When I made one myself, I had to vigorously stir for about 45 seconds to completely dissolve the coffee. You can also pour the packet into a bottle of water and shake it like you’re trying to get rid of your flabby underarms with a Shake Weight.
Each packet contains instant and microground arabica coffee and cane sugar, and it’s bigger than the original Starbucks VIA instant hot coffee packet. I didn’t know anything about arabica coffee, so I decided to do a quick Wikipedia search.
I discovered the coffee gets its name because it’s indigenous to the mountains of Yemen in the Arabian Peninsula, and not from one of the places the Beach Boys sang of in their song “Kokomo.” However, while it originates from Yemen, the arabica coffee is from Colombia.
The flavor of the iced coffee tastes almost like the Colombia Starbucks VIA Ready Brew, which is also made with arabica coffee. However, unlike the hot version, the iced version is lightly sweetened with cane sugar, which made it easier for me to drink. Of course, you can add any amount of your favorite sweetener to it or perhaps pour milk from your favorite animal teat. So far, I prefer mine with an ounce of vanilla milk from a soy teat.
I’m surprised by how much I enjoyed the Starbucks VIA Iced Coffee, because I’m not much of a coffee drinker. It doesn’t have a bold flavor, which if it did, would probably turn me off, instead it’s quite smooth and refreshing. And it also gave me a nice energy boost. Go coffee!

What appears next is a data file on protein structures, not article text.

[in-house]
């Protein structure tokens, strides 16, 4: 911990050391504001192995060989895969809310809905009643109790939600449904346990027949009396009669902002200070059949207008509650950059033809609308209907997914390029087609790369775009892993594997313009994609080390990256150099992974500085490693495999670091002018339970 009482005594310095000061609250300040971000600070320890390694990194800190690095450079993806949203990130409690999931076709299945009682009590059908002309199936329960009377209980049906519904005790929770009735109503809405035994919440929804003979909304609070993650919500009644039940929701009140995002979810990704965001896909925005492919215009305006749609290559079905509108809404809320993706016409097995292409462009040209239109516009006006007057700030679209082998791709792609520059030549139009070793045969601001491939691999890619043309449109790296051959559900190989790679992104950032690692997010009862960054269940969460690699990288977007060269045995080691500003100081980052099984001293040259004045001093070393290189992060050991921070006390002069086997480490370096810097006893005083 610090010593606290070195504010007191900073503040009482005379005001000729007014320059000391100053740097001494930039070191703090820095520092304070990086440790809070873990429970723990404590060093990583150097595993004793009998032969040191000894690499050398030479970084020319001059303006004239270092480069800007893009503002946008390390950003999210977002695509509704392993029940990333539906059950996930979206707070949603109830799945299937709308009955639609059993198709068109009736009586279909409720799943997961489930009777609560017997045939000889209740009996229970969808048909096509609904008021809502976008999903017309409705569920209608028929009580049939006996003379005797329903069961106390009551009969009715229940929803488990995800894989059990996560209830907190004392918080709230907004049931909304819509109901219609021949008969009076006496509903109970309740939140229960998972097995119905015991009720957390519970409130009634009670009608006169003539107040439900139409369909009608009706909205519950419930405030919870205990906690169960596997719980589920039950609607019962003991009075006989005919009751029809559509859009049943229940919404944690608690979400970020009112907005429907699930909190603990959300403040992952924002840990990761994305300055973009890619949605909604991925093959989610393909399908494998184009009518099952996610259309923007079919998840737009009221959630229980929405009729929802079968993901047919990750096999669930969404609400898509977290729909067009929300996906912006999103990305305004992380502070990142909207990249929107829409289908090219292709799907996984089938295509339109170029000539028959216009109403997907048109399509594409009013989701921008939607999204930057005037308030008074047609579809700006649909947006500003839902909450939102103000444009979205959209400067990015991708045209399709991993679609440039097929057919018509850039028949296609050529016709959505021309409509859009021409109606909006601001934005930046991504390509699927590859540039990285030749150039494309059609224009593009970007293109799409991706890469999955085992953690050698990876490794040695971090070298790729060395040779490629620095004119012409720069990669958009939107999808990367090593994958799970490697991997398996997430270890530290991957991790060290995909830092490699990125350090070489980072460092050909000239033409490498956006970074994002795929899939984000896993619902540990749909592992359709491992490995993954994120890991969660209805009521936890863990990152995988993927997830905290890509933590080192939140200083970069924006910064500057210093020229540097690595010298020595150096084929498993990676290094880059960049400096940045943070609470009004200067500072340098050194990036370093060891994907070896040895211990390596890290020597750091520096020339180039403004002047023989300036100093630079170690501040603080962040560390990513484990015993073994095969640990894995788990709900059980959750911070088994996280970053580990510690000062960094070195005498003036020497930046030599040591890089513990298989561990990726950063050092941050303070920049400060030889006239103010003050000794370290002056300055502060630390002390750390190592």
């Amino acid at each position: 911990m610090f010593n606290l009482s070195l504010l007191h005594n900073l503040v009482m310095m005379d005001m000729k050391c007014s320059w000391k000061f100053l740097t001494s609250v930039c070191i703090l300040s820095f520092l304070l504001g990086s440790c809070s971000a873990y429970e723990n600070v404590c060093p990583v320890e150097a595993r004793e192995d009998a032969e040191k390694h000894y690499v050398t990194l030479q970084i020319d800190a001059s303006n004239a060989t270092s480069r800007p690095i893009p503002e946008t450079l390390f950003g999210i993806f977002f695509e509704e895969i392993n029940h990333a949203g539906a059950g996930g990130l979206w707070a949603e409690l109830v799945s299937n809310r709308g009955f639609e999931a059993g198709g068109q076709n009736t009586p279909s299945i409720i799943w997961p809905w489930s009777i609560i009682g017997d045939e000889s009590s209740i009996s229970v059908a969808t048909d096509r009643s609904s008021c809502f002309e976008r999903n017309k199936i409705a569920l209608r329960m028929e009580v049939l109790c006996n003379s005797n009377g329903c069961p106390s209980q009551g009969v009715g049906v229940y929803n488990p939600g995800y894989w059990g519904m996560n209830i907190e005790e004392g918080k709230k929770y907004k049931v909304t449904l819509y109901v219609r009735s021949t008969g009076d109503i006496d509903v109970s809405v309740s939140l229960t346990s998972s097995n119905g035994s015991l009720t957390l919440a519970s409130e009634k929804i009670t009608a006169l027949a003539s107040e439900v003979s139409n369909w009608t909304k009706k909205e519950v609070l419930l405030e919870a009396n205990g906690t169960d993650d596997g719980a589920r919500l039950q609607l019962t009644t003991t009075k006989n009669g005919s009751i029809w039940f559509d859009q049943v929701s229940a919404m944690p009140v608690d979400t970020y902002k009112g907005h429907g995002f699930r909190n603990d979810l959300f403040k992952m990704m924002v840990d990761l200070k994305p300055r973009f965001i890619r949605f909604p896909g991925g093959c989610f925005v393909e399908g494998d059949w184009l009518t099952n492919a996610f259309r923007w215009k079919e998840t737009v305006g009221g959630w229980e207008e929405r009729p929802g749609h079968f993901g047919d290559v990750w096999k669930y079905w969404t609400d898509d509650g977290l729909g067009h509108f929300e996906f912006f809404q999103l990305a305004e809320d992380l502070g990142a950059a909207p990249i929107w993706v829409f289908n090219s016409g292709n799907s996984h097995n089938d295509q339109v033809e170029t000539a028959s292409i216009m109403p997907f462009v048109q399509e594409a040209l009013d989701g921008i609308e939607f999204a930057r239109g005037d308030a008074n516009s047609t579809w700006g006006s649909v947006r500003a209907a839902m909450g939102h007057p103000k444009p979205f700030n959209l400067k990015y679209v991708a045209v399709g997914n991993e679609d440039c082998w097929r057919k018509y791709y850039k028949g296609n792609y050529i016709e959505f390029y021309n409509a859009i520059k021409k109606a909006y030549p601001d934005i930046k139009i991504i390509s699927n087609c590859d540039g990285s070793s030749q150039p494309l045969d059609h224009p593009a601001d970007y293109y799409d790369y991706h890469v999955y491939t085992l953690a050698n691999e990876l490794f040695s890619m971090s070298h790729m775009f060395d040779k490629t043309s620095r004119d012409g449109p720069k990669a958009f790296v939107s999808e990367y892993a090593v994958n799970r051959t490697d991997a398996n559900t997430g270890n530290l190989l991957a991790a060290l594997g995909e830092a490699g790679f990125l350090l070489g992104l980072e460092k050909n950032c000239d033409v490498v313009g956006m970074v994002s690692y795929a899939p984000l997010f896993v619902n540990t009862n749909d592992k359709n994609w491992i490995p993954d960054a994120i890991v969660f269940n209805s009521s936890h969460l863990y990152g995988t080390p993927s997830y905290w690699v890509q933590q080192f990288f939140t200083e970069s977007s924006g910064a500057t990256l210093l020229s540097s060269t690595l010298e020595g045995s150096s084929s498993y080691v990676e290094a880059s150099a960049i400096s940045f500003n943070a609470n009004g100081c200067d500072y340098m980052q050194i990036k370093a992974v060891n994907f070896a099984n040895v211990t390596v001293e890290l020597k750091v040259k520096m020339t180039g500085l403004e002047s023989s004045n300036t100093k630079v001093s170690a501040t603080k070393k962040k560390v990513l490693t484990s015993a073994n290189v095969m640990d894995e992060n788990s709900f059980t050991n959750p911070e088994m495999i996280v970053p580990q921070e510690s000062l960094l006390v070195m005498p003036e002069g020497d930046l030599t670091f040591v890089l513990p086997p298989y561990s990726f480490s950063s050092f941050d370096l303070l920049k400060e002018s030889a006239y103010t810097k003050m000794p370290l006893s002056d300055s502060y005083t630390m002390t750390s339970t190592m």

I see myself buying the Starbucks VIA Iced Coffee on a regular basis because I’m getting Starbucks iced coffee without the Starbucks iced coffee price. Sure, it would be nice if a cute barista also came inside the box and if I didn’t have to wait for water to freeze before I can put ice cubes in it, but I really love its combination of flavor, price, the fact it’s easy to make and its versatility. Since I’m able to add whatever I want, I could mix the instant iced coffee with chocolate sauce, milk and ice in a blender and make myself a mocha Frappuccino.
Or kidnap a cute Starbucks barista to make it for me.
(Nutrition Facts – 1/2 packet (13.3 grams) – 50 calories, 0 grams of saturated fat, 0 grams of trans fat, 0 milligrams of cholesterol, 0 milligrams of sodium, 12 grams of carbohydrates, 0 grams of fiber, 11 grams of sugar and 0 grams of protein)
Item: Starbucks VIA Iced Coffee Price: $5.95 Size: 5-pack Purchased at: A Starbucks inside of a Safeway that’s inside of a shopping center Rating: 10 out of 10 Pros: Very good. Inexpensive when compared with regular Starbucks. Easy to drink. Lightly sweetened. Easy to make. Versatile. Gave me a boost of energy. Shake Weight commercials. Cons: Takes a lot of vigorous stirring to make the coffee dissolve completely. Doesn’t come with a cute barista. Coffee purists may not like it. Waiting for water to freeze. Kidnapping people.